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The Evolution of Physical Activity and Health Research in China: A Bibliometric Analysis of Study Areas and Sex Balance in Authorship

Kaiyue Zhang, Diana Morales, Junshi Chen, Wenhua Zhao, Anne Tang, Eduardo Kohn, Ding Ding, Andrea Ramirez Varela, Michael Pratt, and Pedro C. Hallal

Background: This article evaluates the evolution of physical activity and health research in China through a bibliometric analysis focused on number of publications, study areas, and sex balance in authorship. Methods: A systematic review was conducted by the Global Observatory for Physical Activity for “physical activity and health” publications between 1950 and 2019. Here, we focus on the 610 Chinese publications identified, defined as those in which data collection took place in China. We assessed the number of publications, classified them into 5 areas (1) surveillance, (2) correlates and determinants, (3) health consequences, (4) interventions, and (5) policy, and analyzed female participation in authorship. Results: The first Chinese publication identified in the review was in 1990. Since, the average number of physical activity and health publications increased from one per year in the 1990s to 7.6 per year in the 2000s, and to 47 per year in the 2010s. Most publications focused on the correlates and determinants (38.7%) and the health consequences of physical activity (35.9%). Physical activity policy accounted for 2.3% of the publications. In the 1990s, 64% of the publications included at least one female author; this proportion increased to 90% in the 2010s. Conclusion: Despite a slow start, China’s research on physical activity and health has grown rapidly since 2000. The distribution of publications by study areas and female participation in authorship is similar to that observed globally, with fewer publications focused on interventions and policy as compared with other topics.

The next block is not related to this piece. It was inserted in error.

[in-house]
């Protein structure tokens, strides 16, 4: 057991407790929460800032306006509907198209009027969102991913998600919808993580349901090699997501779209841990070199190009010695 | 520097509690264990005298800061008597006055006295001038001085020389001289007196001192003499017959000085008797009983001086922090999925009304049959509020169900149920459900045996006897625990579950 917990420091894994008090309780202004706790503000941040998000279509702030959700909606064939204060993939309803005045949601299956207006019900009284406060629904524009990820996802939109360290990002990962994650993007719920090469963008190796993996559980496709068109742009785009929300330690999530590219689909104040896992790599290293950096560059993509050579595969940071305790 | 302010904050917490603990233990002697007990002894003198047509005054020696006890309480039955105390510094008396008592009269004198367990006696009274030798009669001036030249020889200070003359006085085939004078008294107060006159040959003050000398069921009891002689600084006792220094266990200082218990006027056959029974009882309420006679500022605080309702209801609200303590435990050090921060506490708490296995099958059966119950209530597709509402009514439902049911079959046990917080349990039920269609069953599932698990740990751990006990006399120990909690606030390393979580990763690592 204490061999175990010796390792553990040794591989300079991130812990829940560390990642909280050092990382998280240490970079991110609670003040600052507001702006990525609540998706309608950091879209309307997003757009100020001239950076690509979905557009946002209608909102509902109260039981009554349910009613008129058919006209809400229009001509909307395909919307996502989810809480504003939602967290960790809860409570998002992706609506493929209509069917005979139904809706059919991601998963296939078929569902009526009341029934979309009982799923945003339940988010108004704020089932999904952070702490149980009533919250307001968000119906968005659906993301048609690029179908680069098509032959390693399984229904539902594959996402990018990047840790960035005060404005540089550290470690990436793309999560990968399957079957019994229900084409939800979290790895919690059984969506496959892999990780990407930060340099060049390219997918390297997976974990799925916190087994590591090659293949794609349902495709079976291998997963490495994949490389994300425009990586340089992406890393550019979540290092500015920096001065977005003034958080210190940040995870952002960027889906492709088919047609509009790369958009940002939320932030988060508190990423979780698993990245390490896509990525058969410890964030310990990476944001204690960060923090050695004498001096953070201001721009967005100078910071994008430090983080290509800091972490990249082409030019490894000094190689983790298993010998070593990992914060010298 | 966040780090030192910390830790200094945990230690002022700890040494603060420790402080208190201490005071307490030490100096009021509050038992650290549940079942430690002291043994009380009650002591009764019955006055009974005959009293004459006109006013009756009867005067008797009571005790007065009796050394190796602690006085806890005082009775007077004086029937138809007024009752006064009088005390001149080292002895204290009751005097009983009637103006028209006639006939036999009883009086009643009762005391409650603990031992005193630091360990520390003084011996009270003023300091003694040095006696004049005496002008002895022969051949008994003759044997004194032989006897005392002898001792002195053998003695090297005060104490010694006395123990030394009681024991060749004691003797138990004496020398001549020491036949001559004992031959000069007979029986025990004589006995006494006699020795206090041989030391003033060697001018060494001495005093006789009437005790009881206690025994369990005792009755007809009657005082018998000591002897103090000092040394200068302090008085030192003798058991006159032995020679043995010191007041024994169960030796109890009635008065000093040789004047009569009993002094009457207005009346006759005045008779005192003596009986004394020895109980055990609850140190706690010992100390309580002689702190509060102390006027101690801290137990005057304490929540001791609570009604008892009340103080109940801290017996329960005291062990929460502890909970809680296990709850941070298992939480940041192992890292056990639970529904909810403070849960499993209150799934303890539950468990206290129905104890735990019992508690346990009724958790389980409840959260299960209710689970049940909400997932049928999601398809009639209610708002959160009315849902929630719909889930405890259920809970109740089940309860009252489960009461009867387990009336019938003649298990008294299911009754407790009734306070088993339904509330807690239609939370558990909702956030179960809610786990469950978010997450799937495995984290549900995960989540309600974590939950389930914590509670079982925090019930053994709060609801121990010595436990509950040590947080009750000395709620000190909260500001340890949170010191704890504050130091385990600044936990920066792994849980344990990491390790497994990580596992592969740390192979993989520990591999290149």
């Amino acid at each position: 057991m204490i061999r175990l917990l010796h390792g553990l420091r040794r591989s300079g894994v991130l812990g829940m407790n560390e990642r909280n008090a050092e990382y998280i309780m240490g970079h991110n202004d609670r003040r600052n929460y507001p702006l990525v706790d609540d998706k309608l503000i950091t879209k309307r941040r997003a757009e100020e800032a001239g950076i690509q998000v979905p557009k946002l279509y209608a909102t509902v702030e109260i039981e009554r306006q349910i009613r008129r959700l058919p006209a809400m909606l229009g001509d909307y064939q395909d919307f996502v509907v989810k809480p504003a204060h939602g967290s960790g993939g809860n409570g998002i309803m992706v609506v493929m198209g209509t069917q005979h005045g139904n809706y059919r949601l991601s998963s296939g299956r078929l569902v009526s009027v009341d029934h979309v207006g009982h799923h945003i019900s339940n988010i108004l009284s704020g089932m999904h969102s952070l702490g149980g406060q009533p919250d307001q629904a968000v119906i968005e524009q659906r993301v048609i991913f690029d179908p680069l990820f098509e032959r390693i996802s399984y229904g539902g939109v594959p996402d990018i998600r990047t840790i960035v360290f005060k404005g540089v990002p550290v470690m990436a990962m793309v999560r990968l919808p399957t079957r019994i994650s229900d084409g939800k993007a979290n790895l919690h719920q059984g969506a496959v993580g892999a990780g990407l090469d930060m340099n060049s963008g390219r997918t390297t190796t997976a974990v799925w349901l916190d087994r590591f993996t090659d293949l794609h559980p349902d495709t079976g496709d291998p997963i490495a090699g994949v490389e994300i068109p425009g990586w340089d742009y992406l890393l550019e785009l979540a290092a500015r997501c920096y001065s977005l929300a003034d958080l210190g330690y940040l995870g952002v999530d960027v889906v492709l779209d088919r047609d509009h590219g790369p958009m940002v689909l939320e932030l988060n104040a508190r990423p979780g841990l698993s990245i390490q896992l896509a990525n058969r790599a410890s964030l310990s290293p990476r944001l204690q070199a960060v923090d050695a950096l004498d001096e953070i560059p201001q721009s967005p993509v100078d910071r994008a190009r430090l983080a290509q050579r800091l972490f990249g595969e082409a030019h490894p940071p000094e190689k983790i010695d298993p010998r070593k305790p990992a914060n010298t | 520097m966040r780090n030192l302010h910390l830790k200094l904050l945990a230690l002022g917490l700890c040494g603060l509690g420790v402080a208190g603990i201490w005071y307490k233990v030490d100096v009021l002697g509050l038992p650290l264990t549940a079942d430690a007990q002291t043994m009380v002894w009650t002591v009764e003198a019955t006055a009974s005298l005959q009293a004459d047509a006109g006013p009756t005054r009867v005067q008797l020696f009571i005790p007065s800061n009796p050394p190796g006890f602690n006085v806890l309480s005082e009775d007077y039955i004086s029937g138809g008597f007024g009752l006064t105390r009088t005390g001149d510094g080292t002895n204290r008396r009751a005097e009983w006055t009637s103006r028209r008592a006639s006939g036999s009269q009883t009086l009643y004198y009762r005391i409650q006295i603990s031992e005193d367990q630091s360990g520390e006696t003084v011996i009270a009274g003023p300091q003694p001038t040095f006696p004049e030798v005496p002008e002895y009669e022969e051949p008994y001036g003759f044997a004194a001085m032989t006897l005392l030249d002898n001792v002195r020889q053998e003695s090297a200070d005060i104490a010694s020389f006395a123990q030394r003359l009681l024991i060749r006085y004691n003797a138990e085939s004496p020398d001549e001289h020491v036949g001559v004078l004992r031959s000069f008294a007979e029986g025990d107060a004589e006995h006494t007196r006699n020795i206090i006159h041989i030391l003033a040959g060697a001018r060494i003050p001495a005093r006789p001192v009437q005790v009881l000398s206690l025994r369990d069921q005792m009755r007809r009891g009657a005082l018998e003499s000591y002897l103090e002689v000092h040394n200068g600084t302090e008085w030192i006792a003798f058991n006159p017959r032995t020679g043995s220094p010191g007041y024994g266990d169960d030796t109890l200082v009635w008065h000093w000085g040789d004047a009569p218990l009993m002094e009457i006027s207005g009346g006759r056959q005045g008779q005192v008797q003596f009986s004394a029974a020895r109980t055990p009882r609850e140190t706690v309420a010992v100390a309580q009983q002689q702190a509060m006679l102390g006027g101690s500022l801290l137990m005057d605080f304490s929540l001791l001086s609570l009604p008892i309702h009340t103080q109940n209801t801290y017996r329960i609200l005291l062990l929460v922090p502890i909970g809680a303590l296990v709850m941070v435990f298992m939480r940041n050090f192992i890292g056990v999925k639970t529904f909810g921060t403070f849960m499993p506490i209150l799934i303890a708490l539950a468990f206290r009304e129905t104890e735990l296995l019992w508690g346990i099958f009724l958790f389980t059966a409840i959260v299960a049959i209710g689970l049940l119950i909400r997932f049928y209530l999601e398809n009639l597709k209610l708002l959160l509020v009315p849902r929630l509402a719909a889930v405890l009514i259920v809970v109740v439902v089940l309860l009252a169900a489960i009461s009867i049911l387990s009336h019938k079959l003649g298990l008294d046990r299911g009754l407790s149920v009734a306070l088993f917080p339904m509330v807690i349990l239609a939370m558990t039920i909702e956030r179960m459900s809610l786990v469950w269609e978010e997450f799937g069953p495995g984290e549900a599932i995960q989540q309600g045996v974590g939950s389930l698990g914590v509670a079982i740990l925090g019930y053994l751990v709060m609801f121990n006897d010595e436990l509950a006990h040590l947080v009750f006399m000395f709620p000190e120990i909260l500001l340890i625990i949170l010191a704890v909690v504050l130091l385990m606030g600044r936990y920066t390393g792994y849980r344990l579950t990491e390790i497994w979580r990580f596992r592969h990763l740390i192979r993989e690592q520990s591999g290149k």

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Process Evaluation of a Scaled-Up School-Based Physical Activity Program for Adolescents: Physical Activity 4 Everyone

Matthew Mclaughlin, Jed Duff, Elizabeth Campbell, Tom McKenzie, Lynda Davies, Luke Wolfenden, John Wiggers, and Rachel Sutherland